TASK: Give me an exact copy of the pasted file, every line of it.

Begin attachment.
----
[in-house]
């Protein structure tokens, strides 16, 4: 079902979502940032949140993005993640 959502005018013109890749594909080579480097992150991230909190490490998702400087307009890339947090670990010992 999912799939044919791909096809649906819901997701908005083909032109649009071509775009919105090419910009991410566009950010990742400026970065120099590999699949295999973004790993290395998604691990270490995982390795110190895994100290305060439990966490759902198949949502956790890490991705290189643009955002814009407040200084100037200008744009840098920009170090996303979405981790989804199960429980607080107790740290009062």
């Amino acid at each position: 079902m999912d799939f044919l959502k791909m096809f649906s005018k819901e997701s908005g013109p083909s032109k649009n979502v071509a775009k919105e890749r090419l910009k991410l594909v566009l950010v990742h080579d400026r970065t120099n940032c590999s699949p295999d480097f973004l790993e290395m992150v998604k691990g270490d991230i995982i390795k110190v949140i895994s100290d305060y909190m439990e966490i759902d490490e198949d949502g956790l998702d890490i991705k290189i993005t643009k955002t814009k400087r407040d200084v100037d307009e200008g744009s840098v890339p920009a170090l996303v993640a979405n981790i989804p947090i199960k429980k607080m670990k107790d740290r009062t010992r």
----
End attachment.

[in-house]
């Protein structure tokens, strides 16, 4: 079902979502940032949140993005993640 959502005018013109890749594909080579480097992150991230909190490490998702400087307009890339947090670990010992 999912799939044919791909096809649906819901997701908005083909032109649009071509775009919105090419910009991410566009950010990742400026970065120099590999699949295999973004790993290395998604691990270490995982390795110190895994100290305060439990966490759902198949949502956790890490991705290189643009955002814009407040200084100037200008744009840098920009170090996303979405981790989804199960429980607080107790740290009062």
């Amino acid at each position: 079902m999912d799939f044919l959502k791909m096809f649906s005018k819901e997701s908005g013109p083909s032109k649009n979502v071509a775009k919105e890749r090419l910009k991410l594909v566009l950010v990742h080579d400026r970065t120099n940032c590999s699949p295999d480097f973004l790993e290395m992150v998604k691990g270490d991230i995982i390795k110190v949140i895994s100290d305060y909190m439990e966490i759902d490490e198949d949502g956790l998702d890490i991705k290189i993005t643009k955002t814009k400087r407040d200084v100037d307009e200008g744009s840098v890339p920009a170090l996303v993640a979405n981790i989804p947090i199960k429980k607080m670990k107790d740290r009062t010992r």